by Gelongma Karma Migme Chödrön | 2001 | 940,961 words
This page describes “the ten asubhasanna in the pali abhidhamma” as written by Nagarjuna in his Maha-prajnaparamita-sastra (lit. “the treatise on the great virtue of wisdom”) in the 2nd century. This book, written in five volumes, represents an encyclopedia on Buddhism as well as a commentary on the Pancavimsatisahasrika Prajnaparamita.
The Abhidhamma, its commentaries and related treatises fix the number of asubhasaññās at ten and cite them in the following order:
- Bloated corpse (uddhumātaka),
- bluish (vinīlaka),
- rotten (vipubbaka),
- torn apart (vicchiddaka),
- devoured (vikkhhāyitaka),
- scattered (vikkhittaka),
- chopped up and scattered (hatavikkhittaka),
- bloody (lohitaka),
- infested with worms (puḷuvaka),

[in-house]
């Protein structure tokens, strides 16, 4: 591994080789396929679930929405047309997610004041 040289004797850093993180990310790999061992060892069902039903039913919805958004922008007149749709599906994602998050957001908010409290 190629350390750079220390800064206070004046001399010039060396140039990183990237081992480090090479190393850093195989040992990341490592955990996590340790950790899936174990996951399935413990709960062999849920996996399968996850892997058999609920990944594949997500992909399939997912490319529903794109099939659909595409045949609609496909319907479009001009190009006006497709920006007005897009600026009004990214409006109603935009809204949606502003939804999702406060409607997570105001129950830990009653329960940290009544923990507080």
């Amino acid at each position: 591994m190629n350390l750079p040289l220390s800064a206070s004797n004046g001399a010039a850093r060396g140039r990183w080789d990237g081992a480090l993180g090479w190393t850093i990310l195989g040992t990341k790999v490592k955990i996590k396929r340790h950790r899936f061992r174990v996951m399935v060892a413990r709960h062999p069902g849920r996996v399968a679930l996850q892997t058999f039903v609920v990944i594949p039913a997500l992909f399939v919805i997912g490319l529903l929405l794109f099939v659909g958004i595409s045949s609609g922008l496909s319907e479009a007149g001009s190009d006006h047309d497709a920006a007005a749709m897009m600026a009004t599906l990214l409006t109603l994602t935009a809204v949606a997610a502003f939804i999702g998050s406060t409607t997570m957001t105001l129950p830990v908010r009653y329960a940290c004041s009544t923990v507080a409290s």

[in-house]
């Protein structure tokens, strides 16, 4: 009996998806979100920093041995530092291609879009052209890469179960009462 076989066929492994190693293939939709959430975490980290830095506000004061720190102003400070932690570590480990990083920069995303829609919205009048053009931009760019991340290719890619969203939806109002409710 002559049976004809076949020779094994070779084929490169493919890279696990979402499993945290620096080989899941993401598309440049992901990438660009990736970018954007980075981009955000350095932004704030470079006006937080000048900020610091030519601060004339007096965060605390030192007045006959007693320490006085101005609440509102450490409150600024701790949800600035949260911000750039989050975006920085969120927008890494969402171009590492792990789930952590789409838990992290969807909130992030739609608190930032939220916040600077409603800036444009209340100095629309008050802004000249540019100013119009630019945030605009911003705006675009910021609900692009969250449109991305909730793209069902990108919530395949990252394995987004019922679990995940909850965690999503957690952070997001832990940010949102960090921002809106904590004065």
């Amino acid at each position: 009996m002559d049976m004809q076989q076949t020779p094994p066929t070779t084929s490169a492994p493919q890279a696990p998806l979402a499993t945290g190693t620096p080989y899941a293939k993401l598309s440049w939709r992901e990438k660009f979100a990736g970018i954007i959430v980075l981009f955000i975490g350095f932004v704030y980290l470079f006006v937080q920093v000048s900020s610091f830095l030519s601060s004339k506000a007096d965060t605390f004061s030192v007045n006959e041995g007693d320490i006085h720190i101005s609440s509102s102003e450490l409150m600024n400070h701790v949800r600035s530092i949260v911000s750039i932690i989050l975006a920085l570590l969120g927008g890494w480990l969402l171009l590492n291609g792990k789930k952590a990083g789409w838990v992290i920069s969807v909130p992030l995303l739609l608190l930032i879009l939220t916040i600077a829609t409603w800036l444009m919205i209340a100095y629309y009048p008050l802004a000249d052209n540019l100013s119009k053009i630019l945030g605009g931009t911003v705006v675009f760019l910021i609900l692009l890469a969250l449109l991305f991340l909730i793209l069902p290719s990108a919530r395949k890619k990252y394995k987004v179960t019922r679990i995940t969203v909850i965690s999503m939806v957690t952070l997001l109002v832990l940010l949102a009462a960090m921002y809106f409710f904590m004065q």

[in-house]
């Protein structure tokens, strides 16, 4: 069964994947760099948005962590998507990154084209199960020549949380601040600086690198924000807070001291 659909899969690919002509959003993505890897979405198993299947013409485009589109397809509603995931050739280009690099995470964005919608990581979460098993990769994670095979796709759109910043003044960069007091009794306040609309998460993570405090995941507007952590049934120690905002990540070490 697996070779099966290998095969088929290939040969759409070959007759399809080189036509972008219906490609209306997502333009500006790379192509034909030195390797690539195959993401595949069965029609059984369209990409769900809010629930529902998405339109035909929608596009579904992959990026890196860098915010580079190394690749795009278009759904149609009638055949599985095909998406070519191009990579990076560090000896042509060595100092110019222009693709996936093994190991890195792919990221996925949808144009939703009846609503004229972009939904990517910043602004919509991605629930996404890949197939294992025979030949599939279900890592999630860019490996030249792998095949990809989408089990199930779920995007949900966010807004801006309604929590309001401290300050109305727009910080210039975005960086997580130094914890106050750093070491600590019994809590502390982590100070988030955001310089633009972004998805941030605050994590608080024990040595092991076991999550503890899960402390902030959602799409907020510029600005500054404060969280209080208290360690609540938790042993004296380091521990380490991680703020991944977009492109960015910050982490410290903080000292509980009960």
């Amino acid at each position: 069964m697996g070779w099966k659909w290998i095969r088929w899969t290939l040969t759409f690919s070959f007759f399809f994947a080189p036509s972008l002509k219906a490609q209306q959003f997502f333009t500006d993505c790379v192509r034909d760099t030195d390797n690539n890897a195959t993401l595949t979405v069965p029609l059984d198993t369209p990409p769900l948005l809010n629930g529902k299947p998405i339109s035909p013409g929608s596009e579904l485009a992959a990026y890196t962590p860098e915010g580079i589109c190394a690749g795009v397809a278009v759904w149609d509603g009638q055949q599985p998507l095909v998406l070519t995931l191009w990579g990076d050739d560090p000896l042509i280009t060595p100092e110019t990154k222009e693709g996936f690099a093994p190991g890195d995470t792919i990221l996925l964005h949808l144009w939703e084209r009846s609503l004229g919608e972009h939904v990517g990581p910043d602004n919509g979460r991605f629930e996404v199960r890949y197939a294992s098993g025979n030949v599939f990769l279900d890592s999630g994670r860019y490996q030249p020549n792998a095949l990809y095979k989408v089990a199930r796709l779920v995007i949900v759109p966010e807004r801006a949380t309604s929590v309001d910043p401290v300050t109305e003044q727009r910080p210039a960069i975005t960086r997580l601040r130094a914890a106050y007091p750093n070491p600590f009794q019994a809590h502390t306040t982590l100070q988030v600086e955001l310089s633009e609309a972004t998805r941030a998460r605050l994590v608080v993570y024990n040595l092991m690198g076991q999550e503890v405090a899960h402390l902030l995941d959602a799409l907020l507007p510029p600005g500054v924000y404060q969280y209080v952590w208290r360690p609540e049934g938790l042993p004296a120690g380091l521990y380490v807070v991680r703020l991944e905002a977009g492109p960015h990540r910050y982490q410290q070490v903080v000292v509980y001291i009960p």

- reduced to bone (aṭṭhika).
These terms are cited and commented upon in Dhammasaṅgani, p. 55 (tr. Rhys Davids, p. 63 and n. 3); Atthasālinī, p. 197–198 (tr. Tin, p. 264–267); Visuddhimagga, ed. Warren, p. 89, 145–146 (tr. Nanamoli, p. 185–186); Vimuttimagga, tr. Ehara, p. 132–139.The Visuddhimagga, ed. Warren, p. 146–158 (tr. Nanamoli, p. 186–200) deals at great length with the manner of practicing the first asubhabhāvana. As in the kasinas, the ascetic must apprehend a twofold sign, the sign of learning (uggahanimitta) and the counter-sign (paṭibhāganimitta). To this end, he goes to a charnel-ground and contemplates with extreme attentiveness the ten stages of decomposing corpses, the bloated corpse, etc. The pertinent uggahanimitta appears to him as a unit (paripuṇṇa). See two fine articles in Ceylon Encyclopedia, II, p. 270–281.